Setting goals can shift your songwriting into high gear and help you achieve your dreams. But it’s important to choose your goals carefully.
Pick goals that are achievable. Make sure they’re something YOU have control over. Avoid vague goals like “I’m going to write a hit song.” Instead, make them specific, break them down into small steps and create a timeline.
Don’t try to do too much – that’s a set up for failure. Instead, pick three or four things you really want to accomplish. Write them down then keep that list where you can see it.
Here are four goals that can get you started.
1. GIVE YOURSELF TIME AND A PLACE TO BE A SONGWRITER
PLACE: You don’t need a studio or even an entire room, but you do need somewhere you can sit down at a keyboard or with your guitar to work out ideas and make rough recordings as you go. Sure, you can get ideas anywhere, at any time, but developing those ideas into a song structure, then rewriting to make it compelling for listeners, takes focus and energy. Give yourself a space – even a small one – that supports your effort.
TIME: We all have this fantasy of long, uninterrupted hours spent writing our songs. But not only are large chunks of time hard to come by, this might not even be such a good idea. Truth is, if you spend four or five hours working on a song, you’re likely to lose touch with your original inspiration and emotion. Ideas you loved when you started become stale, causing you to make changes just to stay interested. Stop! Record a rough of your latest idea and take a break. Here are some suggestions:
- Work in short bursts of 30 minutes to an hour.
- Record your ideas every 15 minutes or so.
- Take plenty of breaks. Walk around the block. Wash dishes. Whatever!
- Come back to where you left off. Listen with fresh ears.
- If you don’t like where you ended up, hit the UNDO button.
If you have a full-time job or carry a heavy class load, try laying down some quick ideas in 10 to 15 minutes before you go to work or school, then continue after you get home in the evening. It will give you something to look forward to and integrate your songwriting into your everyday schedule.
My eBook The 30-Minute Songwriter will give you 79 ways to start and develop your songs in 30 minutes a day.
2. STUDY SUCCESS TO BE SUCCESSFUL
Pro songwriters don’t spend all their time writing songs! They take the time to research what’s happening in their field by listening to and learning from the competition.
It’s essential that you spend some time studying hit songs you like. You’ll learn new song craft techniques, stay current with today’s styles, and get creative ideas you can adapt to your own sound. Count this time as part of your songwriting! Don’t postpone it by telling yourself it’s not as important as working on your original songs. It is important and it’s a crucial part of your songwriting life.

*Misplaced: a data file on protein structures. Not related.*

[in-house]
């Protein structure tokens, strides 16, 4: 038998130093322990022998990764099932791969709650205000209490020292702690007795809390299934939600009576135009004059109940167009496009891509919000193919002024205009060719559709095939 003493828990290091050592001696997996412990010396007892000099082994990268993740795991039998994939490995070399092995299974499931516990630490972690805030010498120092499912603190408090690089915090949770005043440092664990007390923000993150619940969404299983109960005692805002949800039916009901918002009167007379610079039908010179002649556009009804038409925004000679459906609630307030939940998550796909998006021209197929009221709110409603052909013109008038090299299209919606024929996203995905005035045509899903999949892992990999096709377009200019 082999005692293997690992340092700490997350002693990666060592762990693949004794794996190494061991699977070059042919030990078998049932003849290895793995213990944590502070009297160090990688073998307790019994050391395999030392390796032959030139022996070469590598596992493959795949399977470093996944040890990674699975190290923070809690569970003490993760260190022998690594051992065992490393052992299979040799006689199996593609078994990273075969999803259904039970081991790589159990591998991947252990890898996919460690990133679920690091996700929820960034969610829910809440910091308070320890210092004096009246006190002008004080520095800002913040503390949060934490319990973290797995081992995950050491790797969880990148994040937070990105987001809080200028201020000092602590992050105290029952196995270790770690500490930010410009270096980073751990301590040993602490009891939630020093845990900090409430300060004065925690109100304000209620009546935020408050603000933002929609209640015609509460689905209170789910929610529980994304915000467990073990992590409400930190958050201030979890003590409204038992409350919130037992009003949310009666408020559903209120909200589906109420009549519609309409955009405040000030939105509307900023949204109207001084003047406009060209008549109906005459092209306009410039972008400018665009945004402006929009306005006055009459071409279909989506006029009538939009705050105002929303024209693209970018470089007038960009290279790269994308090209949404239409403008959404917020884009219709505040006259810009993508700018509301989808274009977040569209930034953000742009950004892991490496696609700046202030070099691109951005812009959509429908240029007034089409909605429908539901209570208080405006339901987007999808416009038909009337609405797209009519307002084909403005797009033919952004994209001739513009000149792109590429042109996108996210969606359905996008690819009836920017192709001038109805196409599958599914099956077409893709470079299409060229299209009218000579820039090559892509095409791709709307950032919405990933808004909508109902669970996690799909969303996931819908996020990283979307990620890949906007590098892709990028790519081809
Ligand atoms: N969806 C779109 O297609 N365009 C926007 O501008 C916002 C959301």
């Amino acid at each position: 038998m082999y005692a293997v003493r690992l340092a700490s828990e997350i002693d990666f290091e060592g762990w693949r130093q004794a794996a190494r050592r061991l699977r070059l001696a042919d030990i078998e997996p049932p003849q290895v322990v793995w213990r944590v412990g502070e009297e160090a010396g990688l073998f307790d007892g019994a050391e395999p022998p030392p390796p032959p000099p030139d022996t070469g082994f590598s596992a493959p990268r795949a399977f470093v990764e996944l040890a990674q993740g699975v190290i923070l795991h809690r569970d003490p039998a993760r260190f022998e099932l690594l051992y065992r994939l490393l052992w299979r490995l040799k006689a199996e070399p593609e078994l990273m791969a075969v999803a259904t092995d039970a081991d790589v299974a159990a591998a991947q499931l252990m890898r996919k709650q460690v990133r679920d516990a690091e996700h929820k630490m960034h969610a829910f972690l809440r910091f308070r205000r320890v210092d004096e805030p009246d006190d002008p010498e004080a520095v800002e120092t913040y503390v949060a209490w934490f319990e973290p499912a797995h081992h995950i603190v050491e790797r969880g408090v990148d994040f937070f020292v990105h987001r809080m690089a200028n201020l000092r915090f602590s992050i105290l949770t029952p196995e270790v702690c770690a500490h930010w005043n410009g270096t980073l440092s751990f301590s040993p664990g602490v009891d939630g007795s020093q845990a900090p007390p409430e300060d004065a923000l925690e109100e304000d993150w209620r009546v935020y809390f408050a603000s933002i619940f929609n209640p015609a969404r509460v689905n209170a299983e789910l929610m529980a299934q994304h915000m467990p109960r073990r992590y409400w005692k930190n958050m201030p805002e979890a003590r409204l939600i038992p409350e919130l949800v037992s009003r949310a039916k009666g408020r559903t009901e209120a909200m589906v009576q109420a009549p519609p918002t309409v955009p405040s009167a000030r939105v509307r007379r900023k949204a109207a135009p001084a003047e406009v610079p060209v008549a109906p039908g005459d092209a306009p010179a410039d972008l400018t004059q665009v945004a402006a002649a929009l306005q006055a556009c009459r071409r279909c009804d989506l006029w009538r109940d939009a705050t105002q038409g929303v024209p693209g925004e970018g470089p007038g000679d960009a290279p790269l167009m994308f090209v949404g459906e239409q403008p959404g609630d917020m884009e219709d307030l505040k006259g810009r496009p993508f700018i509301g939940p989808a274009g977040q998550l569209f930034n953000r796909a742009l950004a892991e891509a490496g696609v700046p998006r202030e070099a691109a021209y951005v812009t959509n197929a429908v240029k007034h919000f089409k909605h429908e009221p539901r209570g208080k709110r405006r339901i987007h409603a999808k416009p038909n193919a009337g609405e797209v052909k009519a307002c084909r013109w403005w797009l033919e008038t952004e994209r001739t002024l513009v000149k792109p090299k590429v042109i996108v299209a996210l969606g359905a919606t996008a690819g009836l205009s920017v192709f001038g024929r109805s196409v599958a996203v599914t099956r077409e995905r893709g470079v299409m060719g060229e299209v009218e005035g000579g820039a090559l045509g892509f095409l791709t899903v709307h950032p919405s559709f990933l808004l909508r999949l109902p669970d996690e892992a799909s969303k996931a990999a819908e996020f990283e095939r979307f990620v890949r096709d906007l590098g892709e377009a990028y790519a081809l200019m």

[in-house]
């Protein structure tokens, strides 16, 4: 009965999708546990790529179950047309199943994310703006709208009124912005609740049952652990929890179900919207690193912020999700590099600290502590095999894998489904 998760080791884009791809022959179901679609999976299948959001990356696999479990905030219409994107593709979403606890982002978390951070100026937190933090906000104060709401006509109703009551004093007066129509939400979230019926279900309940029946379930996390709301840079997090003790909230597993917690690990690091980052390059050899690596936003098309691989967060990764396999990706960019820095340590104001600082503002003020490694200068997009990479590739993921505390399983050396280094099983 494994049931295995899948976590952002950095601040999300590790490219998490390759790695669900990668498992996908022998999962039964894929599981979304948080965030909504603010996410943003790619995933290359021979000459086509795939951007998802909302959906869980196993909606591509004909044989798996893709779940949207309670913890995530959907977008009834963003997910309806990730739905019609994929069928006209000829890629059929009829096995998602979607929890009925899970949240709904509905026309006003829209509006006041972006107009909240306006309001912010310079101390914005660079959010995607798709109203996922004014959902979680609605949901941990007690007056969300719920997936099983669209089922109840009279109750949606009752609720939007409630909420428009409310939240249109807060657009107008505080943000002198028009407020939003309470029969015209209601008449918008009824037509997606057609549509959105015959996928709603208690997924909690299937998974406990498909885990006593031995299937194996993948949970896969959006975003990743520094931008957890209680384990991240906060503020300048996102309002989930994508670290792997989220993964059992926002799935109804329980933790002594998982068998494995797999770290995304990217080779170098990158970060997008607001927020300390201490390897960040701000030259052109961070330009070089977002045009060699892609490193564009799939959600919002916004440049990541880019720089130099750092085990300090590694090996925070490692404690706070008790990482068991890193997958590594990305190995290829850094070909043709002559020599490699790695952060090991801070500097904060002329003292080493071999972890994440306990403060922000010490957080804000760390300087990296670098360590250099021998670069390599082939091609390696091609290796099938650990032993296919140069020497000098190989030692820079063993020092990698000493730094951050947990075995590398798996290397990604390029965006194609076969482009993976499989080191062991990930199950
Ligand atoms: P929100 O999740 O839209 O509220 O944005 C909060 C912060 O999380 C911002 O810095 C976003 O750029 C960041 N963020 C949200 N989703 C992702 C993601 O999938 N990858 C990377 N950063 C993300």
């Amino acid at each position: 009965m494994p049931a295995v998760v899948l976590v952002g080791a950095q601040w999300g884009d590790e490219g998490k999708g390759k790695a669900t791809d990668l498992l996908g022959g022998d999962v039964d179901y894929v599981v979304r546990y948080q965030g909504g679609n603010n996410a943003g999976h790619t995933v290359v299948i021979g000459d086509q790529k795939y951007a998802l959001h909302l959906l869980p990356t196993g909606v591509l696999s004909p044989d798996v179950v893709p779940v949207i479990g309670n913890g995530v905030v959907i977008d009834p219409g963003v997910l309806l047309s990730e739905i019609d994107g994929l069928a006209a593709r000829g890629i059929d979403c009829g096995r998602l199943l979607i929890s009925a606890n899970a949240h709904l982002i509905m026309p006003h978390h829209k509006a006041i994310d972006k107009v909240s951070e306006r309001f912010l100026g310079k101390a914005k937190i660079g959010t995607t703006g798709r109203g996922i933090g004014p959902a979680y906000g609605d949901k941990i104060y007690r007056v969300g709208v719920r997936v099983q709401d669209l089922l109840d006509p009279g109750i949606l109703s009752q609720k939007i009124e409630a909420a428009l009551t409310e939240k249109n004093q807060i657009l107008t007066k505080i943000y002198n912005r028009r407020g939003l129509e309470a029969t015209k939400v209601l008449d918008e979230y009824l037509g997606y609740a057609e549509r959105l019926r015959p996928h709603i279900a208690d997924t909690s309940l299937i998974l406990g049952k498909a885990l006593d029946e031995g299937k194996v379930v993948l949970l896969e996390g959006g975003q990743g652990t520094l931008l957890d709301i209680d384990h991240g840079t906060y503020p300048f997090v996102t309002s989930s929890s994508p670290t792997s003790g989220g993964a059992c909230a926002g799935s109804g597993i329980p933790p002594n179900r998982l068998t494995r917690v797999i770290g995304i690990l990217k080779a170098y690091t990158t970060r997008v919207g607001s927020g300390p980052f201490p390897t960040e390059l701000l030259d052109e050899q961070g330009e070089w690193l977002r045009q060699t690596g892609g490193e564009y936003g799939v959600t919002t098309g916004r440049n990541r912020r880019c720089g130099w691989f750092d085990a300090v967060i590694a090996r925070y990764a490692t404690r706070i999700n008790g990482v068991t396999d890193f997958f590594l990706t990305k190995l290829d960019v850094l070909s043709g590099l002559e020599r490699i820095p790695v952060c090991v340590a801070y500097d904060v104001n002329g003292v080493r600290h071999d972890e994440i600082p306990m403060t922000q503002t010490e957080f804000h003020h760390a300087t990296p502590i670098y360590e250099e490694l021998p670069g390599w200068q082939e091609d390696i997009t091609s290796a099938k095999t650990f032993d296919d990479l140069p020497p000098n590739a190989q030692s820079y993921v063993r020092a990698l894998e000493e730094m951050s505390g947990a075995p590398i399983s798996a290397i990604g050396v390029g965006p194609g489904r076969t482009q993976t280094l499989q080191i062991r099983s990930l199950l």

There’s a whole list of great reasons to co-write songs! A collaborator can keep you focused, add energy, give you a reason to write, double the creative ideas going into a song, bring some much-needed perspective, share the costs of a demo, and much, much more.
4. CHALLENGE OLD HABITS
Don’t get stuck in a rut; you’ll lose interest in songwriting. One of our greatest challenges as songwriters is to keep growing, stay inspired, and always remain true to our vision. If you find you’re writing the same type of melody or lyric over and over, then it’s time to open up some new doors and let some fresh ideas in!
-> Write on a new instrument. You don’t have to play it well; in fact, your limitations will force you to come up with creative solutions that can lead to new ideas. Try using a karaoke track and write a new song to it. Use a website like Ujam.com to write chords and melody.
-> Use a technique you hear in a hit song that you haven’t used before. Change the pace of your melody. Start the chorus phrases on the upbeat. Push your lyric images over the top. Even if it feels uncomfortable at first. You can always hit the UNDO button.
-> Use the “Do It Now” exercises in my books and articles. Many of my online posts and all of my books feature exercises and ideas to get you writing. Follow the directions, even if you feel your song isn’t going in a direction that’s familiar to you. Stick a sign on your wall that says “TRY IT!” Don’t wait for the right moment, or a burst of inspiration. Write right now!
Once you’ve mastered these goals, you’re ready to start getting your songs out into the world. Set new goals that have to do with networking, learning what the music industry needs from you, and getting familiar with the business of music. Here’s an article that will get you started.
by Robin Frederick